Look forward to trying more on future special occasions

4 hours ago, Count of Montecristo said:
Really? I haven’t smoked a Montecristo #4 since 1999, they were my favorite. I picked up a box of Montecristo #5’s from 2019 last month, smoked one ROTT, one at one week, one at two weeks, and one at three weeks . I was sorely disappointed. I’d say these guys are going to acclimate for another three months before I smoke another. I hope the 2003 box of Montecristo #3’s I recently purchased are good. I separated them quickly after I realized there’s a huge difference in tobaccos. There are at least two things I’m aware of that affected the change in the type of tobacco’s they used, I heard Habanos was deliberately trying to mellow out their blends to attract younger smokers, or a newer generation something to that effect, and another thing I heard was they had bad years of tobacco with diseases that affected the top leaves. I would imagine that they had to introduce some new genetics to their tobacco crops at one point to move forward.  Thanks! 

Interesting that you didn't like the recent No.5's.
I have smoked quite a few no.4's and no.3's from 2019 and 2020 and have really enjoyed them rott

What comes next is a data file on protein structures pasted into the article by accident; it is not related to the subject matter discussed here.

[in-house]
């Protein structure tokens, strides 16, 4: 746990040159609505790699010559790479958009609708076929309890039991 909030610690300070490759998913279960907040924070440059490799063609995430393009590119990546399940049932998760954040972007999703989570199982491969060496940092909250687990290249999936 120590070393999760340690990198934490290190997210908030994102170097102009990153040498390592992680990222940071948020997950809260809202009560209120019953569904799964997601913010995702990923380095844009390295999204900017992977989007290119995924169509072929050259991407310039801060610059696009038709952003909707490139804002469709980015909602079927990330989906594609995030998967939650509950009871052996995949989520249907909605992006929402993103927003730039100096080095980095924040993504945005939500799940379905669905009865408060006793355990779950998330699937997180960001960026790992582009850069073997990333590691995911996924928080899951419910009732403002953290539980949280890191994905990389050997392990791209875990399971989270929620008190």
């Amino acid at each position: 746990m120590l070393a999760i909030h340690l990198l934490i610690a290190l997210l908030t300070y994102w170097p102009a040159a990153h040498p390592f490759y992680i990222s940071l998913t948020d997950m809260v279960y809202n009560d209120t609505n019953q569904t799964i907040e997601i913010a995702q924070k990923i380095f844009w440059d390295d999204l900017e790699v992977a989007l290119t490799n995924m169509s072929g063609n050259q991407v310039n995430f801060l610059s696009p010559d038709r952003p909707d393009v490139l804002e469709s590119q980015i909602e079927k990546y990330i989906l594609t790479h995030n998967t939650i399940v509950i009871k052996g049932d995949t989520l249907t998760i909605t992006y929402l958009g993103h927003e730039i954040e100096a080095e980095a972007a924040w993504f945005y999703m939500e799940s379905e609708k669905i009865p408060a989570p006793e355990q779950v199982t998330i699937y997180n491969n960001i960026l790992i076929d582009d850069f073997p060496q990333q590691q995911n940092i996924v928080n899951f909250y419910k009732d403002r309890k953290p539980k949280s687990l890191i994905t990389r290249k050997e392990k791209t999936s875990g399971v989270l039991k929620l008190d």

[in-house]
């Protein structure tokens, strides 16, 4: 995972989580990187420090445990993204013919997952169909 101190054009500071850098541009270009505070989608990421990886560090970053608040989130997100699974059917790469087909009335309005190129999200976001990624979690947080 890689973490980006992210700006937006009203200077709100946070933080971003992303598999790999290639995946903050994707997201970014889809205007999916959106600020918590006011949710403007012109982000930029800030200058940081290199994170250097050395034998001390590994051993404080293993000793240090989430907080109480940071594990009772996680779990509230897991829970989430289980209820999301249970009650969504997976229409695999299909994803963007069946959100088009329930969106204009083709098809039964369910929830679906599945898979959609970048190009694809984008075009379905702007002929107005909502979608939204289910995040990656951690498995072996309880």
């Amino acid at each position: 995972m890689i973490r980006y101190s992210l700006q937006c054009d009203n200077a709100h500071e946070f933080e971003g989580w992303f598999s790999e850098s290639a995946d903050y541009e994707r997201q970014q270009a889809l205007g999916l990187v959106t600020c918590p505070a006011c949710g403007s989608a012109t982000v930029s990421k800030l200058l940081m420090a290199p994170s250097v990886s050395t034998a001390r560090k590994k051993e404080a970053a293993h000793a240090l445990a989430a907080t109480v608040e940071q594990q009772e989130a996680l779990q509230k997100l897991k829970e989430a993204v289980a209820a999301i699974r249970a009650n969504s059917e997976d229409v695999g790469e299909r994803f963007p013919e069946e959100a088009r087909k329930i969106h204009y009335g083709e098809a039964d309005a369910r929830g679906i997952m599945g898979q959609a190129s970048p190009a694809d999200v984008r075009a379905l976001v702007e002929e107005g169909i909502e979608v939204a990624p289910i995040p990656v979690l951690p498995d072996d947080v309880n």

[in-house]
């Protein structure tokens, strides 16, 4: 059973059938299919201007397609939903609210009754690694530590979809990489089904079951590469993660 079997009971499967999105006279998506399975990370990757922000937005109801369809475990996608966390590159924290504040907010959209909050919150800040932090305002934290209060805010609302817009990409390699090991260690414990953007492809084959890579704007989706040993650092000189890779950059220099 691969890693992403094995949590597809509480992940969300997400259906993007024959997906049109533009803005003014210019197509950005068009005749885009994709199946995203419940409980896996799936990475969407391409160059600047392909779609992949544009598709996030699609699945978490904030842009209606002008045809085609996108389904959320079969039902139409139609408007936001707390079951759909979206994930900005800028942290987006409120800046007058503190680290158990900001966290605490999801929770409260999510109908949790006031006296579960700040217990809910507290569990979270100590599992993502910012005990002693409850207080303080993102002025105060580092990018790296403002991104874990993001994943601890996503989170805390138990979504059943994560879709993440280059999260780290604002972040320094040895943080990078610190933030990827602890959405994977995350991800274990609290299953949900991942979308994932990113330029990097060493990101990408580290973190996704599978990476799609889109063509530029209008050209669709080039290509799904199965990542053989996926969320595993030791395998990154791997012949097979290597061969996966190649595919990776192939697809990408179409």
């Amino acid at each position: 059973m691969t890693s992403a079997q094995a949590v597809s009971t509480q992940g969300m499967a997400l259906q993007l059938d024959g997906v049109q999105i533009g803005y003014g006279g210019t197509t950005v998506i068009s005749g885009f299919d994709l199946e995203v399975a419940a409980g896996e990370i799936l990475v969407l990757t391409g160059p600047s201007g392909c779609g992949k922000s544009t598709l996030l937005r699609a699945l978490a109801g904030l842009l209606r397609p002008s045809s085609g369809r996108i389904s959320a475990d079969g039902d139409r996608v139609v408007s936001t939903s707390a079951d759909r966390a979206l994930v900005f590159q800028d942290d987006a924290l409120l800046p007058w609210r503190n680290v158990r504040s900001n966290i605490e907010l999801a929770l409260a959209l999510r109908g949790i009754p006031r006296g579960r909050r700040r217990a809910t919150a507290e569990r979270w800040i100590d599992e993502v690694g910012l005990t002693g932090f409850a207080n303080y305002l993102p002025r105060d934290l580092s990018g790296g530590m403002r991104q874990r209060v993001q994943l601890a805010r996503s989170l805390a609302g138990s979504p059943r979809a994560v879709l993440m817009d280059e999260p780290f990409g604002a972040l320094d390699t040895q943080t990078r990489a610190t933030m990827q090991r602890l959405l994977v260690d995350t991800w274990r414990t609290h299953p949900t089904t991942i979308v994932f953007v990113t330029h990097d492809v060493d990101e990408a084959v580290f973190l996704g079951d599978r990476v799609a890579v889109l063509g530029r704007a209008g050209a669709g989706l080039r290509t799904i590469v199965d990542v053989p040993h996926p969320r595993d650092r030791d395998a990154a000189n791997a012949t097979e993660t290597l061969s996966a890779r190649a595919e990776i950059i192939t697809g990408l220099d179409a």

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28 minutes ago, Bijan said:

2011 post from @El Presidente

One fascinating concept in that whole discussion was a "bland period" as well.     I am interpreting the "sick period" is when the ammonia smell is still present and the cigars taste awful (for some boxes, lasts no more than a year) while the "bland period" would be the next phase (which may exist only for some boxes) where the flavors are not yet present.

I think these periods are real (again, for some boxes) based on my limited experience.   

 

 

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aged cubans, well aged cigars in general, is a mixed bag.  i find time can round flavors out, sometimes making certain flavors more prominent and sometimes making them more balanced and less distinct.  like some have said, sample from the box over time to see if they are at a point that you like.  a crap box typically will always be a crap box no matter the age.  but if you try one and its in the sweet spot for you move that box into your rotation.  

early in my collecting i used to think ‘wow, this is a great cigar.  i gotta lay them down and let them become a stupendous cigar.’ only to find out a couple years later that they lost what i found to be great.  when the getting is good, smoke them.  nowadays i rarely get a box that has the ammonia punch that i used to get with a fresh box that needed to rest for sometime to become a great smoke.